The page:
coast for 30 years. Survived by his wife,
three sons and a daughter.
M.P. Shirley Clement Murison, BA'17,
March, 1977, in Duncan. She was one ofthe
first female convocation members of UBC's
senate (1918-21), and was a member of the
1916 and 1917 UBC field hockey teams—a
picture of which is in the B.C. Sports Hal! of
Fame. Survived by her husband and daugh-
Howard G. Nicholson, BA'29, MA'31,
(MBA, Harvard), December, 1976, in Vancouver. After many years with Standard Oil
of California, he retired as senior vice-
president of Chevron Standard in Calgary
and returned to Vancouver in 1971. Survived
by his wife, Elaine Colledge Nicholson,
BA'30, and three sons.
Terrance R. Pelton, BPE'61, MPE'65,
EdD'70, October, 1976, in Abbotsford. He
was director of recreation at the Haney Institute until 1964. In 1972 he became assistant
director of admissions and coordinator of
student services for Douglas College. He
chaired the Maple Ridge School Board from
1971-73, and was a member of the Douglas
College Council, 1972-73. He served as
vice-principal of Abbotsford Secondary
School and in 1973 was named principal of
the W.J. Mouat Secondary School. Survived
by his wife and four children.
James W. Purdey, BASc'41, November,
1976, in Thunder Bay, Ontario. A chemical
engineer, he was with the B.C. Pulp and
Paper Co. in Port Alice from 1941-49 and
then moved to Abitibi Pulp and Paper Co. in
Thunder Bay. Survived by his wife and five
William C. Rimes, BSA'49, September, 1975,
in Beausejour, Manitoba. He worked in the
Veterans Land Act administration in
Beausejour and with the livestock department of the federal government before joining the Manitoba Agricultural Credit Corporation in 1959. Survived by his wife, Dorothy
Pearson Rmes, BHE'49
Myrtle A.E. Sillers, BA'18, March, 1977, in
Swift Current, Saskatchewan. She taught in
Swift Current until 1936 when she moved to
Vancouver and taught the first sight-saving
class for junior high school students in Kitsilano. She retired in 1960 and is survived by
a sister.
¥Ves!ey Chandler Thomson, BA'17, August,
1976, in Vancouver. He conducted his law
practice in Vancouver for over 50 years, until
his retirement in 1973. A staunch supporter
ofthe Conservative Party, he was president
ofthe P.C.'s Vancouver Centre riding association for 15 years. Survived by his wife, two
children, one brother and three sisters.
Walter D. Thumm, BA'44, BEd'54, (BSc, Sir
George Williams), March, 1977, in Germany.
He taught physics methods at Victoria College (later the University of Victoria) and
was a physics professor at BCIT, where he
taught courses for paramedics. Co-author of
three books on physics, he was a professor in
the physics department at Queen's University, Kingston, Ontario, and was on sabbatical
at the time of his death.
John F. Walker, BASc'22, (PhD, Princeton),
April, 1977, in Victoria. Former editor ofthe
Totem (1921-22), he was a. member of UBC's
senate from 1939-48 and the board of governors from 1942-46. In 1941 he organized the
B.C. War Metals Research Board, the
forerunner of the B.C. Research Council, of
which he was a member ofthe board of management from 1944-58. He was B.C.'s deputy
minister of mines from 1937-1958 and served
in a variety of capacities in numerous professional associations, including president of
the Canadian Institute of Mining and Metallurgy. Survived by his daughter, Dorothy
Anne Walker Rutledge, BHE'53.D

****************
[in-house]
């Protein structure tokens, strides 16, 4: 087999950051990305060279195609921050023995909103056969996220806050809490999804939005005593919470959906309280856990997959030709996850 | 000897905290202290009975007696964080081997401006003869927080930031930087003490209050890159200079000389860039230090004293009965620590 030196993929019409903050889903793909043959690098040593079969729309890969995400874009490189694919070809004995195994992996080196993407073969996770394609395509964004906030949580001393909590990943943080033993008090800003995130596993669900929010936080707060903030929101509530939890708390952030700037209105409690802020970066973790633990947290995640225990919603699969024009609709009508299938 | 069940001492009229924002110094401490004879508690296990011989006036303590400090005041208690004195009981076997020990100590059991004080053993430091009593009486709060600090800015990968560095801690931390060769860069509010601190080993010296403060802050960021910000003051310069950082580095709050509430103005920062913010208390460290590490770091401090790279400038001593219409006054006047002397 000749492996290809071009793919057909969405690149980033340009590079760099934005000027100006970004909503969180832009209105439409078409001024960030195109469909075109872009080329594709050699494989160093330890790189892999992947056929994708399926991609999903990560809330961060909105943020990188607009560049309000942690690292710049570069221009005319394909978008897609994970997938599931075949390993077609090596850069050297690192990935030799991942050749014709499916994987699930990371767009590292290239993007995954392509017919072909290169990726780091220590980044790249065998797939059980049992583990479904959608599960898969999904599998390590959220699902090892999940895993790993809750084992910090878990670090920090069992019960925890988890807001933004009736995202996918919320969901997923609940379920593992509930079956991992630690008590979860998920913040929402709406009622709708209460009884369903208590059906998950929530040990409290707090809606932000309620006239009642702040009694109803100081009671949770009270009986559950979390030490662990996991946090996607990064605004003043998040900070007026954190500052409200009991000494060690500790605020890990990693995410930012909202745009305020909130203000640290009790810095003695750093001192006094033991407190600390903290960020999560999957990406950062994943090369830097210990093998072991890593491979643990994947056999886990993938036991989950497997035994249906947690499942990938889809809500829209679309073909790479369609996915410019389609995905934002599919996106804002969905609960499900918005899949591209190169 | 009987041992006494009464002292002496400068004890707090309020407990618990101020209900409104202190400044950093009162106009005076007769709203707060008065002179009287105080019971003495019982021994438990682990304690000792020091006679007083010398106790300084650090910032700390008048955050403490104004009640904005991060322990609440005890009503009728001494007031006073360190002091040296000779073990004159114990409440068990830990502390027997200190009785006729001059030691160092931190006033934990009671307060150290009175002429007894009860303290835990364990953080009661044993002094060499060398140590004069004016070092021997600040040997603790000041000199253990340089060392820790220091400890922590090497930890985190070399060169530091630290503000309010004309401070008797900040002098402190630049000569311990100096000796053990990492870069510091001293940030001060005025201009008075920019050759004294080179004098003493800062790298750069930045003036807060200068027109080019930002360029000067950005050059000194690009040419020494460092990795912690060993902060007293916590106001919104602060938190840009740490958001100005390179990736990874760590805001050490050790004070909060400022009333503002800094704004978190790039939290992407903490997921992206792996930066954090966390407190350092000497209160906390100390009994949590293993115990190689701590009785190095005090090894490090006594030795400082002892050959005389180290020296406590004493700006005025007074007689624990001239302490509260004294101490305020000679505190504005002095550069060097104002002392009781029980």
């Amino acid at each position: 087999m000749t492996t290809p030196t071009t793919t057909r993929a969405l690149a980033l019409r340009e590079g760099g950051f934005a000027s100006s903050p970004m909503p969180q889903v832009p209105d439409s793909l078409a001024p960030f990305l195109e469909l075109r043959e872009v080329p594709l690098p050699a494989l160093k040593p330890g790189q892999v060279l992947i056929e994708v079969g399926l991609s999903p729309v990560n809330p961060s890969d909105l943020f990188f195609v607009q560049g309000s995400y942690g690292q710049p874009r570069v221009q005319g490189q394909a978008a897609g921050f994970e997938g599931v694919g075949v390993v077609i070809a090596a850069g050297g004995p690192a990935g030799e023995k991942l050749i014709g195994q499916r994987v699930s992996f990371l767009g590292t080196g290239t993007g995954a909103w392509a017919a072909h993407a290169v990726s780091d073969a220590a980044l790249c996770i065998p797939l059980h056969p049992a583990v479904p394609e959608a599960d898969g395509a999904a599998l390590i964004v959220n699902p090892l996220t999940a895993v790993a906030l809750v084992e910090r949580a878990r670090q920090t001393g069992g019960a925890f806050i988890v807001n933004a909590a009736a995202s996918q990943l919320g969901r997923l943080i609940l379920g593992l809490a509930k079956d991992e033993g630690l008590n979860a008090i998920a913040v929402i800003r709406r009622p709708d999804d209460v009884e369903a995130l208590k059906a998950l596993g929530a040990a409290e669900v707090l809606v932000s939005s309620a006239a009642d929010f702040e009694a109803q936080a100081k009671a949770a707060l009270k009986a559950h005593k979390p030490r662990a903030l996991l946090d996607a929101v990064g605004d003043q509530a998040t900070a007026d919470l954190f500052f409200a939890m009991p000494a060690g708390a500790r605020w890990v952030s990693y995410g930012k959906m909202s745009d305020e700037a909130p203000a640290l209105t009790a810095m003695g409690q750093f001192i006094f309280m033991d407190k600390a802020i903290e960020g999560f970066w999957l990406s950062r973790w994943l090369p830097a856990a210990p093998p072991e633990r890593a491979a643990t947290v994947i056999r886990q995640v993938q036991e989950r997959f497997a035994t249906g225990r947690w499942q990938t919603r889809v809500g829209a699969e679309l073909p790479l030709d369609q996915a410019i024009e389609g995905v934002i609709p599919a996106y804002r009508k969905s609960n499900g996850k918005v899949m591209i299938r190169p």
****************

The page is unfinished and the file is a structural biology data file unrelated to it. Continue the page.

Don't know
All of the above
on ihe campus 228-4741
A Postie's Lot
is Not
k Happy One ...
Specially, when he brings the
Alumni Records Department
bags of Afymni 'Unknowns'..
So if you're planning to
change your name, address or
life style .. Jet us know —
and bring a little lightness
to a postie's walk, (enclosure of your
Chronicle mailing label is helpful)
Alumni Records
6251 Cecil Green Park Road
Vancouver, B.C. V6T 1X8
Name ......................................
(Maiden Name) • • • •	
(Indicate preferred title.Married women note husband's full name.)
Class Year■
29 Trees and Poet-Tree
Your Spring '77 issue carries a "Spotlight"
item on me which is kind and flattering —
qualities that earn my gratitude. However, in
the interests of accuracy, 1 must tell you that
the remarks attributed to me have their
source in a Michael Bennett column in the
Vancouver Daily Province, 5 November,
1976, which, though equally kind in intention, are total misquotations of remarks I
made during a public reading of my poems in
Vancouver. "Only God can make a tree.
Poems are made by fools like me" is a cliche
from Joyce Kilmer's "Trees" (v. Bartlett's
Familiar Quotations) with the lines reversed.
1 had quoted them, in the right order, only to
introduce some satiric lines of my own, called "Poet-Tree 2". in which I am asserting
that poets and people generally are even
more mysterious than trees. Whatever
Power made the tree, made you and me, and
Michael Bennett. The remark "I think God
copped out on poets" is his, not mine. If his
anthropomorphic God exists, he has probably copped out on the lot of us by now; but
our sun is still on the job.
Earle Birney, BA'26
Toronto, Ontario
Very Canadian humor
Just a note re: "The Good Doctor Is FarOut"
by Viveca Ohm (Chronicle, Spring '77). 1
thought ihe "Bundolo crew" would appreciate hearing that the famous perpetrators
of Britain's Goon Show have gone on record
as crediting none other than Stephen
Leacock as their principal source of inspiration. (I read it in the London Observer sometime during the past year.) So both straight-
men Bill Buck, who says the show is inspired
by the Goons and Dan Kowalchuk, who
maintains it's very Canadian, are right!
How's that for a happy ending?
Pat Westwood Barclay, BA'58